QUESTION: All right. So that hardware, military hardware, although nonlethal, is being notified now?
MS. PSAKI: Correct.
QUESTION: Do you – can you be more specific about what, since it has begun, what exactly it is that’s going? Like, is it goggles, body armor and armored vehicles? Or is it something else?
MS. PSAKI: There were a range of options, including trucks and communications equipment. I don’t have any greater level of specificity than that at this point.
QUESTION: Okay. But it’s not classified, right, though?
MS. PSAKI: No.
QUESTION: Right. Okay. Well, since Congress is being notified, could you endeavor to --
MS. PSAKI: Yes, absolutely.
QUESTION: -- since they won’t be upset?
MS. PSAKI: Certainly not.
QUESTION: If they’ve already been notified, they won’t be upset if we know about it too. Thank you.
MS. PSAKI: Sure.
QUESTION: Is it --
MS. PSAKI: Oh, Margaret?
QUESTION: Jen, can you explain whether it’s a priority in this building or within the U.S. Government that there be perhaps more balance in the field in Syria headed into the Geneva conference? I know you can’t speak about timing, but at least that premise that the parties who we hope come to the table in Geneva, that they be more on an even level, the opposition and the Assad government.
MS. PSAKI: Well, I just wouldn’t tie the two together. They are parallel paths. So clearly the conditions on the ground and the fact that they have been worsening for the Syrian people and for the opposition has been one of the factors – as I mentioned, the influx of Hezbollah, influx of foreign fighters – as has the use of chemical weapons been a big part of our decision-making process.
Geneva, we still want to happen when the time is ripe and when it is the best opportunity to bring both sides to the table. There are a number of factors that go into that. Certainly what’s happening on the ground is a part of that, as you’ve seen the opposition talk about, but also the opposition needs to elect leadership; that’s a step they need to take. We need to make determinations about everything from the agenda to the participation. And all those pieces are still being worked through.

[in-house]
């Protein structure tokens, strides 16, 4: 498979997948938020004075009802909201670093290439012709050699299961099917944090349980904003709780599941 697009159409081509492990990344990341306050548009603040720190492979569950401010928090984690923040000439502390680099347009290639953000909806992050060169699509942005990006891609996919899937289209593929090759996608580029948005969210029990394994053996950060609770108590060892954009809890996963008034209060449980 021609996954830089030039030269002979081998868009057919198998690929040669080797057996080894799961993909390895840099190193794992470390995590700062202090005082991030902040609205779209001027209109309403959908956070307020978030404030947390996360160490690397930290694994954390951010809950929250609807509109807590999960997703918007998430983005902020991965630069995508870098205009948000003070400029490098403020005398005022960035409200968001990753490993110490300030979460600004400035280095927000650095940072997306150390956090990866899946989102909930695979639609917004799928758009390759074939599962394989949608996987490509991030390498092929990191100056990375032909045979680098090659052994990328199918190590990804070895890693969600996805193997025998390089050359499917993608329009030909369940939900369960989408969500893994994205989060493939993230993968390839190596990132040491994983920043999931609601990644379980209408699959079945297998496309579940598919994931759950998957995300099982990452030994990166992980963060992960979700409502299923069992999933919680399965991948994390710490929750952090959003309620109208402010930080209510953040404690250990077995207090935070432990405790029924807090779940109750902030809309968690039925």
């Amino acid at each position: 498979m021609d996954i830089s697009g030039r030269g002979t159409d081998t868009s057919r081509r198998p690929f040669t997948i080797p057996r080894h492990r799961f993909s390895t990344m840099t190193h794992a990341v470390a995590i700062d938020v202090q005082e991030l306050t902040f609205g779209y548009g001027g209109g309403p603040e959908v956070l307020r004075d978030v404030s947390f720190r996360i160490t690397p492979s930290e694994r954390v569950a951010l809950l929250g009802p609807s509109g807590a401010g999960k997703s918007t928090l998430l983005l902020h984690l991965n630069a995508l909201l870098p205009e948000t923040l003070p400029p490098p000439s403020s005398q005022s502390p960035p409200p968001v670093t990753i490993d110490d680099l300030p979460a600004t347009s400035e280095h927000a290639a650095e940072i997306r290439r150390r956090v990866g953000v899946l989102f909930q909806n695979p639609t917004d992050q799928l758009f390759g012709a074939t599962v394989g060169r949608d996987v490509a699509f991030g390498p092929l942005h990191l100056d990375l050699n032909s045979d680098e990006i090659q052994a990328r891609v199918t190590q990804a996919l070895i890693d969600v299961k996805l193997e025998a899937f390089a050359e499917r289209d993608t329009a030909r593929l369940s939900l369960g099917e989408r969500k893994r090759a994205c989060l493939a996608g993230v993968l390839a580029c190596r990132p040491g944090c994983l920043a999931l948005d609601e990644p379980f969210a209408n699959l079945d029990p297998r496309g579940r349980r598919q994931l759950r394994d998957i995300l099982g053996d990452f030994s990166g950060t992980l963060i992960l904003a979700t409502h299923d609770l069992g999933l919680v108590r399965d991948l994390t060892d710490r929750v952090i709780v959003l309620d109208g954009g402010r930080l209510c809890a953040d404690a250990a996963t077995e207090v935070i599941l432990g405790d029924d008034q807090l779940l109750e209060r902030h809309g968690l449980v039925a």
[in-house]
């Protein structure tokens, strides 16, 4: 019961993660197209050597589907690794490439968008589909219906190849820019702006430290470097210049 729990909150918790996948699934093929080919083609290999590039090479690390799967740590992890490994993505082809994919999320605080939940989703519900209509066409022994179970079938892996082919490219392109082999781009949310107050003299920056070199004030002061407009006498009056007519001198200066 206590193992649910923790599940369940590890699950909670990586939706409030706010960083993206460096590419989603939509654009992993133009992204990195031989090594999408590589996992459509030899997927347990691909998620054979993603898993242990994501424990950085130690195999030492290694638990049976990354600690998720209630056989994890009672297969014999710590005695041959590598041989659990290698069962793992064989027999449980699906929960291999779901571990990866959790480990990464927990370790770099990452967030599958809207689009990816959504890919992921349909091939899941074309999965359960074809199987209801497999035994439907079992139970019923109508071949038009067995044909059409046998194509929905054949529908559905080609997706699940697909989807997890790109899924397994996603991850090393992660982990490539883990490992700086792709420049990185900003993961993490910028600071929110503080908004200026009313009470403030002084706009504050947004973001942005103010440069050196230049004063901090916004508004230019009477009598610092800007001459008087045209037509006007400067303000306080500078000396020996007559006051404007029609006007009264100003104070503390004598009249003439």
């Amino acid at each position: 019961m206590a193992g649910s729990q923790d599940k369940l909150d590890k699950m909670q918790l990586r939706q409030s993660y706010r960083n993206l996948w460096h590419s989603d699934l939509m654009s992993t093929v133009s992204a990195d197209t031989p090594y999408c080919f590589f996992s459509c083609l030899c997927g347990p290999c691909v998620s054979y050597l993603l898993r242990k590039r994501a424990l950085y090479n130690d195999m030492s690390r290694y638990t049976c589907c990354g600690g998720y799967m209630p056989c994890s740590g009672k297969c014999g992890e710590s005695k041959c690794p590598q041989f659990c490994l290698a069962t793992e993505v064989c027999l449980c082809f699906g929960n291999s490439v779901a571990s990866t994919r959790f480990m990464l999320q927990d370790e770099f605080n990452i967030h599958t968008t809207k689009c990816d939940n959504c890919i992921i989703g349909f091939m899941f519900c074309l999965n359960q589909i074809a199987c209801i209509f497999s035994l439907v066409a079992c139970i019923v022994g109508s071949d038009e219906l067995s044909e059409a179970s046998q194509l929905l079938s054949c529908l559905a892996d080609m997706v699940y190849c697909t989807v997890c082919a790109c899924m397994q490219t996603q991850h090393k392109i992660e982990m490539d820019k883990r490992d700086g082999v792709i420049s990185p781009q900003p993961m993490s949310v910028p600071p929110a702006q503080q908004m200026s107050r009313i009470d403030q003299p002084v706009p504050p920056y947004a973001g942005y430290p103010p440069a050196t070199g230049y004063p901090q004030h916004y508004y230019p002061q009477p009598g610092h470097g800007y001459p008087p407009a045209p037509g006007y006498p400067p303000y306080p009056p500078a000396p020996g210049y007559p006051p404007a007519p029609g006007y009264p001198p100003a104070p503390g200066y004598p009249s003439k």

QUESTION: And on that point about getting the opposition to be more cohesive, what are some of the legal restrictions on arming rebels in a country whose government we still officially recognize diplomatically?
MS. PSAKI: I’m not a lawyer, so I don’t have any legal rundown here. If there’s something we can get from our team or from our friends across the street, I’m happy to provide that to all of you.
QUESTION: Because it would help, clarity-wise, if there is the need, per se, for that opposition cohesiveness to be then a government inside the country that we could help out a bit more.
MS. PSAKI: If there is a clear legal document, I’m happy to provide that to all of you.
QUESTION: On the issue of --
QUESTION: And also can I ask how confident this Administration is that the chemical weapon stocks, which we’ve now known have been used, are actually secure? Or are they in danger of being – of floating around the country being used by extremist groups?
MS. PSAKI: Well, I don’t have anything new on that. Obviously, as you know, the movement – the transfer was also a redline, but what we have discussed here is the use as being the crossing of the redline. That’s always something we’re focused on and we are concerned about given what could happen if they were moved and were made into – or made it into bad hands. But I don’t have anything new or kind of any new analysis on that.
QUESTION: So you’re not sure if they are secure?
MS. PSAKI: No, what I was saying is we’ve long said that we believe they are. The crossing, the transfer of them would be of concern. I don’t have anything new or anything I can announce or say about whether that is a concern at this point.